Dads want to have it all, too

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  • Ann Amberly Greenbelt, MD
    Aug. 6, 2013 7:12 p.m.

    Isn't it time for the LDS faith community, with its emphasis on the importance of families, to lead out on this issue? Shouldn't LDS businessmen make it a high priority to ensure their workers have the accommodations necessary to be able to be real parents? I think Elder Quentin Cook said it best in a recent conference talk--we LDS should be out in front in terms of developing family-friendly accommodations in the workplace. Our faith community should start right here in Utah. Maybe the Church itself could lead out in terms of its employees . . .

  • USAlover Salt Lake City, UT
    Aug. 5, 2013 8:57 a.m.

    Well said PGViking.

    If there is a stigma that fathers fear of seeming to "feminine" by wanting to be kids more, I couldn't care less.

    The older I get, the ONLY thing that seems more important everyday is my relationship with my wife and kids. Somewhere along the line, the perfect job, the nice car, the manicured yard and the image of success has faded into the sunset.

    Just give me my wife, my kids and the good health to enjoy life.

  • cjb Bountiful, UT
    Aug. 4, 2013 11:54 p.m.

    With increased in productivity technology, there is no reason we can't have it all, enough money AND time to enjoy it. How?

    Don't but the most expensive house you can afford. Buy the least you can get by with.

    Same with your car. Your clothes and your toys.

    Take care of what you have. Do timely repairs on your house and car.

    Eat healthy food. Save some out of each pay check.

    Vote for people who will put the burden of taxes on those who can afford them most. The well to do. Our country has gotten wealthier due to increases in technology over the past several decades, but all this increased wealth has gone to the top (very) few percent. If the wealth were distributed more equitably, this too would help enable all of us to earn a decent living and have time to enjoy life.

    There are jobs that aren't being filled because there aren't enough people with the required education. You can earn more by researching what these jobs are and qualifying for them. Get the (right) education. Find something that society needs and that you are interested in and enjoy doing.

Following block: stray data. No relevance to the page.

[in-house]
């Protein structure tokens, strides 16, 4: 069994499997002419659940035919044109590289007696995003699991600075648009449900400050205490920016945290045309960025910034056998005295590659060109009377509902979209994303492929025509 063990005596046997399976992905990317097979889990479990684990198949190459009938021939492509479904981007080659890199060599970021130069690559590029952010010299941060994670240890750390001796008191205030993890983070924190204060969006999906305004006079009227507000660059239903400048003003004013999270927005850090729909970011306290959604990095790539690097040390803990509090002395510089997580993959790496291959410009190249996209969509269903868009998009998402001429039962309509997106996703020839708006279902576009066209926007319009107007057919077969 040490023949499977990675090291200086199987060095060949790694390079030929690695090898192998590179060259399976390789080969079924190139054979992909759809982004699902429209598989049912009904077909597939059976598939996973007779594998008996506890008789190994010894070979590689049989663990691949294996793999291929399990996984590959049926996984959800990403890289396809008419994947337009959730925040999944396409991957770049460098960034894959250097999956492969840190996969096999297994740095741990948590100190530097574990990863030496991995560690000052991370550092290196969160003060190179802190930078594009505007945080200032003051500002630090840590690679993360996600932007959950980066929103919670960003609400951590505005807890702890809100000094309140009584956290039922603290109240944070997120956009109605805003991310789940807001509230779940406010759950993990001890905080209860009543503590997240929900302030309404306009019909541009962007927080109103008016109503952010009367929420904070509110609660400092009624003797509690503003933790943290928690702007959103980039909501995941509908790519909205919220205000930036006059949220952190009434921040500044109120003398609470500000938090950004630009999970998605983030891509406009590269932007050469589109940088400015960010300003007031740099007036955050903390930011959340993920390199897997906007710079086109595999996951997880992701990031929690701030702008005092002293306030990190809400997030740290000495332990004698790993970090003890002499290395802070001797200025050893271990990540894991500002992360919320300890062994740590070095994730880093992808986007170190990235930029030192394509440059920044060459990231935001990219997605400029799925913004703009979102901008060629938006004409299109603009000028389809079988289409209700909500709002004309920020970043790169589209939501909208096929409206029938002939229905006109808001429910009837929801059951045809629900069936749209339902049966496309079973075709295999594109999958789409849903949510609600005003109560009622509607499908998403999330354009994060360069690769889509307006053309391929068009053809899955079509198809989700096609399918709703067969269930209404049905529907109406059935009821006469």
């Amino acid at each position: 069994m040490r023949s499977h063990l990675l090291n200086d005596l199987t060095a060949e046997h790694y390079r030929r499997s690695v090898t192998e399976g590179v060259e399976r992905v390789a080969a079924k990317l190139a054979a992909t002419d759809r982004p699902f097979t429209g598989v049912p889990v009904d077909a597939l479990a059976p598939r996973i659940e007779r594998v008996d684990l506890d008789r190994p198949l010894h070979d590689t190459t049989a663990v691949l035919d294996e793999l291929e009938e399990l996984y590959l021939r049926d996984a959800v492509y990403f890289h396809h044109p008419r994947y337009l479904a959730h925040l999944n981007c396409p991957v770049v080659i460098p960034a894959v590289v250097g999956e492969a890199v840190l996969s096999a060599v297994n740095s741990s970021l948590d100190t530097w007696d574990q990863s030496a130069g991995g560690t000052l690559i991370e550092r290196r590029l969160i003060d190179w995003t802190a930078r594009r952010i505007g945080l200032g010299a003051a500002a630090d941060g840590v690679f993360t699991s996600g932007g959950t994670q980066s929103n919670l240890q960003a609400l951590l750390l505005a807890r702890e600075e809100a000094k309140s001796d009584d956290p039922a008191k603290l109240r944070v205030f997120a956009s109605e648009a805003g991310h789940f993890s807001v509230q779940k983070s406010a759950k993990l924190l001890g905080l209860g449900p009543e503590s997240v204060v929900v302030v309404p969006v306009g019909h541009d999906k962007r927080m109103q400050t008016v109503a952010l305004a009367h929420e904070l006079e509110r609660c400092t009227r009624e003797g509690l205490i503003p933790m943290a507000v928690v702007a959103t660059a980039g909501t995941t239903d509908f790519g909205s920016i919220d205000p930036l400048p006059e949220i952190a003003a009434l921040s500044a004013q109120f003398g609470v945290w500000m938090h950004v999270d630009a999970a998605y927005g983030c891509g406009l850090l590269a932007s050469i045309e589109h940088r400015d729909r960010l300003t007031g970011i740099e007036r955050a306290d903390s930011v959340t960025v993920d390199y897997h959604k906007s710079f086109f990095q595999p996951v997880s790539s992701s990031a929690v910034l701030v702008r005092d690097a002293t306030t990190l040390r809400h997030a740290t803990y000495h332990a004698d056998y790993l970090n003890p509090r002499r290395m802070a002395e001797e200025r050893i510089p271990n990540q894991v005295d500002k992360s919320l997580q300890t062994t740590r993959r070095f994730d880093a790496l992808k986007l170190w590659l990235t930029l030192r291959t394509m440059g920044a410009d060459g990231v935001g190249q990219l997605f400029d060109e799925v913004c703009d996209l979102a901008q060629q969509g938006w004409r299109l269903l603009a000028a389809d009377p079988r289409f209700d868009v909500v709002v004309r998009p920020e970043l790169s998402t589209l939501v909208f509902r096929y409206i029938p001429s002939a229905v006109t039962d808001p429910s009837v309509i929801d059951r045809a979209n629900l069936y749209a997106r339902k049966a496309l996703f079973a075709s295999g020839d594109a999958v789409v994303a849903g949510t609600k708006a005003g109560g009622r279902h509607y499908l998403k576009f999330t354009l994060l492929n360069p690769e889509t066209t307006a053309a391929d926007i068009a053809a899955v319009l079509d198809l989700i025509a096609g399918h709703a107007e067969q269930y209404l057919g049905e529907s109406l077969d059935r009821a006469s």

• Aggielove Cache county, USA
    July 25, 2013 4:23 p.m.

    Smaller house, don't eat out much, lesser car, decent job. That's my future. Enough of this high paying stress garbage.

  • Scottscobig Ogden, UT
    July 25, 2013 1:50 p.m.

    Did the author purposely ignore the massive single motherhood problem which we have because of our kangaroo custody courts?

    Kids are being s mothered from every angle- schools, the media, etc. It's more fathering they need to inoculate them against all of that. Mothers, themselves, have a role, sure. But the father's role has been so deemphasized, it's not hard to see how the real trend is for young men to avoid marriage and fatherhood to begin with.

  • MrsH Altamont, UT
    July 25, 2013 9:12 a.m.

    I needed this article today. My son's wife just left him...and the kids.
    But I truly believe he has it in him to be both a good Dad AND a Mom. That's just how he is. He's been very involved since day one.

    I think all Dads should be more involved with their kids, it helps both of them a lot...and you never know when you will be very glad you have done so.

  • andyjaggy American Fork, UT
    July 24, 2013 3:46 p.m.

    I've always been annoyed when I hear women talk about how they can't have it all, because guess what, men can't have it all either. I want to spend as much time with my children as possible, but I have to balance that with providing a living for my family. None of us can have it all.

  • I M LDS 2 Provo, UT
    July 24, 2013 1:40 p.m.

    Nice idea, but many fathers are not necessarily a positive influence in their family's lives. Some families are better off with an absentee "Dad".

    Different strokes for different folks. Hands-on, engaged fatherhood is not for everyone.

  • Ohio-LDS NE, OH
    July 24, 2013 12:13 p.m.

    This is a very nice article. Thank you DN. I can personally attest that modern fathers feel a need to spend quantity, not just quality, time with their children.

    We should support and applaud men who chose to be at home, even when that decision comes at the sacrifice of career or church calling.

  • PGVikingDad Pleasant Grove, UT
    July 24, 2013 11:14 a.m.

    As my children grow older, I find my priorities shifting rapidly. Suddenly, the carpet-like lawn doesn't seem such a pressing need. The weeds on the hill can wait, and the garage can be cluttered just a bit longer. And I'm not the first to volunteer for the out-of-state work trip, anymore. I have only a month left - a *month!* - before my son begins his senior year of high school. And my daughter isn't far behind. Dads, do all you can to be with your children as much as possible, because their lives without you (for the most part) begin much too soon.